Weaving to Inform: Using Craft to Convey Socially Critical Data
In this artist talk, Kim Mirus will share her work as a weaver, educator and craftsperson. Originally a metalsmith, her circuitous path to becoming a weaver was led by her passion for sustainable materials, her commitment to craft practices and the logic of looms. Mirus travels to discover how diverse people make choices that impact the planet, to learn new perspectives on sustainability and social justice, and to find inspiration in varied natural environments.
Presently she is weaving work about a wide variety of issues, from glacial retreat to youth incarceration and from responsible animal husbandry to the changing climate. Woven pieces are not only a way to explore these difficult topics while preserving a traditional craft, but she has also found they are an approachable way to interest others in discussing complex issues.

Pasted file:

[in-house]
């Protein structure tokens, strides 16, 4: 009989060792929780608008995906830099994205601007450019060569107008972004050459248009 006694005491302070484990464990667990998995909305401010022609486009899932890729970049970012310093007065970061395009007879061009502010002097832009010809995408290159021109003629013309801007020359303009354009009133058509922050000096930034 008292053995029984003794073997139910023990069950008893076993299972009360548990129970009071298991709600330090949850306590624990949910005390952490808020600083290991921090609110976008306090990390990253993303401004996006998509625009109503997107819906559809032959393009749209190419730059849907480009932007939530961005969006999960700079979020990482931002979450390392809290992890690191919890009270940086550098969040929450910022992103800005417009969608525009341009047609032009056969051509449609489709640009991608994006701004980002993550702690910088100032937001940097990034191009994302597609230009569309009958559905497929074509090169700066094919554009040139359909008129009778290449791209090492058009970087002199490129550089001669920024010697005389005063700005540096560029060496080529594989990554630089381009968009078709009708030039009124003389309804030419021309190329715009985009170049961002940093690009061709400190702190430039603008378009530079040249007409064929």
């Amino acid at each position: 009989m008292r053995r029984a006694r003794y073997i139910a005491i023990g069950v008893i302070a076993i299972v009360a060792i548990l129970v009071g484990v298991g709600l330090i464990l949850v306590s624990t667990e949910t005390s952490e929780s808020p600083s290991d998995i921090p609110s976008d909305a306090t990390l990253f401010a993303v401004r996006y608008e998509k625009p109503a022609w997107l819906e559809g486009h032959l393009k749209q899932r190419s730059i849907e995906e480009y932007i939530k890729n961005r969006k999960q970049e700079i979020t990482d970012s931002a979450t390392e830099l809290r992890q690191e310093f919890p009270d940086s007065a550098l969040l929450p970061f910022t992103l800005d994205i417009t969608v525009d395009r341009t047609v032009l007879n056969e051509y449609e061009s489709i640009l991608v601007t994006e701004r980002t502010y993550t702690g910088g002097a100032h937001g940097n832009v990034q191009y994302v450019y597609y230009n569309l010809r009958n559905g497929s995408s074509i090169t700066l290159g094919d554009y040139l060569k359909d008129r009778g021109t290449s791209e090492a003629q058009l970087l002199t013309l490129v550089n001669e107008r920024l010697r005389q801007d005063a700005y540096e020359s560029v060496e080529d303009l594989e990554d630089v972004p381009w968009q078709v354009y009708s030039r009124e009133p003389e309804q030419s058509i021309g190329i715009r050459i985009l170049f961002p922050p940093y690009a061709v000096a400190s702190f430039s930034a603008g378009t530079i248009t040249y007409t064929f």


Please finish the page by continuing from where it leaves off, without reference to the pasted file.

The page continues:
About the speaker
Mirus is an artist and craftsperson currently creating woven visualizations of environmental and human rights statistics. As an artist and an educator, she values teaching as much as she appreciates creating work. She earned a BFA in crafts, a BA in art education and a National Board Certification for teaching art. She has had the privilege to teach art to students who were incarcerated and on probation, and she is also grateful for her opportunities to teach courses at the Crucible and Penland School of Crafts.
Mirus has earned various scholarships and grants, including a Lenore G. Tawney Fiber Scholarship and the Personal Development Grant from the Surface Design Association. She has completed artist residencies and research at the Icelandic Textile Center, the Association of Icelandic Visual Arts, Penland School of Crafts, Arrowmont School of Arts and Crafts (Pentaculum) and the Hambidge Center for the Creative Arts and Sciences.
Mirus’ lecture is co-sponsored by the Department of Architecture and the Department of Art and Visual Culture.